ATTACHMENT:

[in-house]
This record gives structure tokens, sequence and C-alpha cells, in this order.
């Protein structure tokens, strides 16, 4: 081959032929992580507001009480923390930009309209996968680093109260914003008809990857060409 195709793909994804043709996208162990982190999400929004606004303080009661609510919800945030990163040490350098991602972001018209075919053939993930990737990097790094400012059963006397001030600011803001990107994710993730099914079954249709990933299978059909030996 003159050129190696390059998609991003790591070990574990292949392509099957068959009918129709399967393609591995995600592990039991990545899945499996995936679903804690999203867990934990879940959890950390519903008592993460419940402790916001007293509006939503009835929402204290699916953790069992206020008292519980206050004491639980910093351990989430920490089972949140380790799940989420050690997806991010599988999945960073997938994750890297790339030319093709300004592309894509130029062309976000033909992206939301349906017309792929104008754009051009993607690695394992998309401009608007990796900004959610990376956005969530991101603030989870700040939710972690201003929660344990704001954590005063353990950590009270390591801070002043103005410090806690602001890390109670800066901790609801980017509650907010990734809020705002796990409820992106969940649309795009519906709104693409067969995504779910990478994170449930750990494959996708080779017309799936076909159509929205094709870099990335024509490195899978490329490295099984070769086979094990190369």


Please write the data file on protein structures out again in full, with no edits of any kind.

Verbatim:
[in-house]
This record gives structure tokens, sequence and C-alpha cells, in this order.
């Protein structure tokens, strides 16, 4: 081959032929992580507001009480923390930009309209996968680093109260914003008809990857060409 195709793909994804043709996208162990982190999400929004606004303080009661609510919800945030990163040490350098991602972001018209075919053939993930990737990097790094400012059963006397001030600011803001990107994710993730099914079954249709990933299978059909030996 003159050129190696390059998609991003790591070990574990292949392509099957068959009918129709399967393609591995995600592990039991990545899945499996995936679903804690999203867990934990879940959890950390519903008592993460419940402790916001007293509006939503009835929402204290699916953790069992206020008292519980206050004491639980910093351990989430920490089972949140380790799940989420050690997806991010599988999945960073997938994750890297790339030319093709300004592309894509130029062309976000033909992206939301349906017309792929104008754009051009993607690695394992998309401009608007990796900004959610990376956005969530991101603030989870700040939710972690201003929660344990704001954590005063353990950590009270390591801070002043103005410090806690602001890390109670800066901790609801980017509650907010990734809020705002796990409820992106969940649309795009519906709104693409067969995504779910990478994170449930750990494959996708080779017309799936076909159509929205094709870099990335024509490195899978490329490295099984070769086979094990190369």